"Miller gave me the official word that they wanted to hire me on April 14, 2004," he remembered. "I was living in L.A. at the time - and had to be up and running in Chicago on June 1. I had six weeks to find a place to operate, hire people, create a benefit program, figure out salaries and bring in an IT partner."

Dig Communications opened with a staff of seven to serve a single client. Over the past five and a half years, the company has grown to about 50 and the client list now includes Harley Davidson, William Wrigley, Jr. & Company, American Express, P.F. Chang's,, Solo Cup and many other industry leaders.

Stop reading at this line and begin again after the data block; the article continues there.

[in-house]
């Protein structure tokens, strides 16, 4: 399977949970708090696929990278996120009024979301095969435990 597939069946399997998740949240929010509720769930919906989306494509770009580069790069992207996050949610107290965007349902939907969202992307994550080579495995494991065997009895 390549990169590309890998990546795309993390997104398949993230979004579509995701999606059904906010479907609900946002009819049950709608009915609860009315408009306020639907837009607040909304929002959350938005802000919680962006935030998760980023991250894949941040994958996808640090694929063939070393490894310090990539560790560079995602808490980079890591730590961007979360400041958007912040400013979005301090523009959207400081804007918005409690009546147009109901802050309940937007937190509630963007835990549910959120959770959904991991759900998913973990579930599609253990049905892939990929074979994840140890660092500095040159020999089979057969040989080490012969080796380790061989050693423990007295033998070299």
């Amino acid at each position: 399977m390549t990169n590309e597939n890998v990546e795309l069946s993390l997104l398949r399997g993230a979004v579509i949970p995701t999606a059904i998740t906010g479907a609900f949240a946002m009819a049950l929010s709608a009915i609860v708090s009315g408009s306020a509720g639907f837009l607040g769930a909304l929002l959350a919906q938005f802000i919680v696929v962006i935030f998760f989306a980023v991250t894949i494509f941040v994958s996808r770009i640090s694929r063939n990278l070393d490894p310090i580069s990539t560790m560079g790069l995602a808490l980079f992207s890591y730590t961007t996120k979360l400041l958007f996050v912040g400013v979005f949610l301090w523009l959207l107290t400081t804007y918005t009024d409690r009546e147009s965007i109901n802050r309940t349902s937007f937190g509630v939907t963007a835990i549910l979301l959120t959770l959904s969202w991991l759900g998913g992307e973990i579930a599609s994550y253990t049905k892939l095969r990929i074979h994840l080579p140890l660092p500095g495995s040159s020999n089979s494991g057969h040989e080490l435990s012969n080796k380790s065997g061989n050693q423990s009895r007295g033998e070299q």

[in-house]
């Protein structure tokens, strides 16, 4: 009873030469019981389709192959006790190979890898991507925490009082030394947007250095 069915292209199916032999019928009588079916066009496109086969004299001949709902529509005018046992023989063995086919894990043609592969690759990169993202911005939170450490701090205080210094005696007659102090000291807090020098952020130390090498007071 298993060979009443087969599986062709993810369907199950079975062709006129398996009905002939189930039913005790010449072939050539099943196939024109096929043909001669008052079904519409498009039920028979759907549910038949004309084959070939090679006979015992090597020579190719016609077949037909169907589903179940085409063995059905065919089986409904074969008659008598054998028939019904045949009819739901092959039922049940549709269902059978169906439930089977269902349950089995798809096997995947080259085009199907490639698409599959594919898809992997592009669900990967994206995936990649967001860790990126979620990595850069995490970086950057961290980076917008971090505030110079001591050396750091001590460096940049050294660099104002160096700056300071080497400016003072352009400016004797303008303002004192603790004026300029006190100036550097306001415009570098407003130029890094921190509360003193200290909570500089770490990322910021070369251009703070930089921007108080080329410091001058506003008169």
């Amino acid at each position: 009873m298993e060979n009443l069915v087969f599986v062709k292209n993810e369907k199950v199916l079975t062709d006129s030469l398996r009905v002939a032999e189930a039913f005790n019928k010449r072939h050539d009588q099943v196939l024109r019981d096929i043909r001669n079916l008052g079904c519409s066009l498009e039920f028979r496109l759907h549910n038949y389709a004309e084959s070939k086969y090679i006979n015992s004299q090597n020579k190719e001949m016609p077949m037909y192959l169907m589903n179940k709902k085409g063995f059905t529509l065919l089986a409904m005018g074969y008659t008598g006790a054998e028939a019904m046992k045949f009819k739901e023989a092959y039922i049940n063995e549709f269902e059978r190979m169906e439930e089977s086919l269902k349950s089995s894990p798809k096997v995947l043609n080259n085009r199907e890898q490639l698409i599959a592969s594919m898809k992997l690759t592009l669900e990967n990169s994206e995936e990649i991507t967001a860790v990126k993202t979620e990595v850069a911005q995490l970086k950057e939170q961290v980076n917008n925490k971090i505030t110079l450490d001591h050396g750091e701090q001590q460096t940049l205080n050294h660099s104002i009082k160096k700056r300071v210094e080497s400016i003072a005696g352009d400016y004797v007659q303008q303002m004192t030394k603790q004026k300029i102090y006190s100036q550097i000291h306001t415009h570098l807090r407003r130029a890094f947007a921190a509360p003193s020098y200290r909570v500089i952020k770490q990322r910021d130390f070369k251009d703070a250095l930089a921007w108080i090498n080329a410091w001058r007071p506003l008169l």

For the first year, one client was enough. "We decided not to look for any new business because we wanted to prove that our model was right and that we could deliver everything we promised to the Miller Brewing Company," said Marino.

The model worked. "We've got a model that allows us to go very deep with our clients," he explained. "So we get very close to them. Our best relationships are when we're an extension of our clients' teams. I think we can amplify broader marketing efforts for our clients. We can take their brand positioning and bring it to life experientially. We also have a great handle on social media. Given how consumers are getting their information and interacting with brands today, having that knowledge is essential."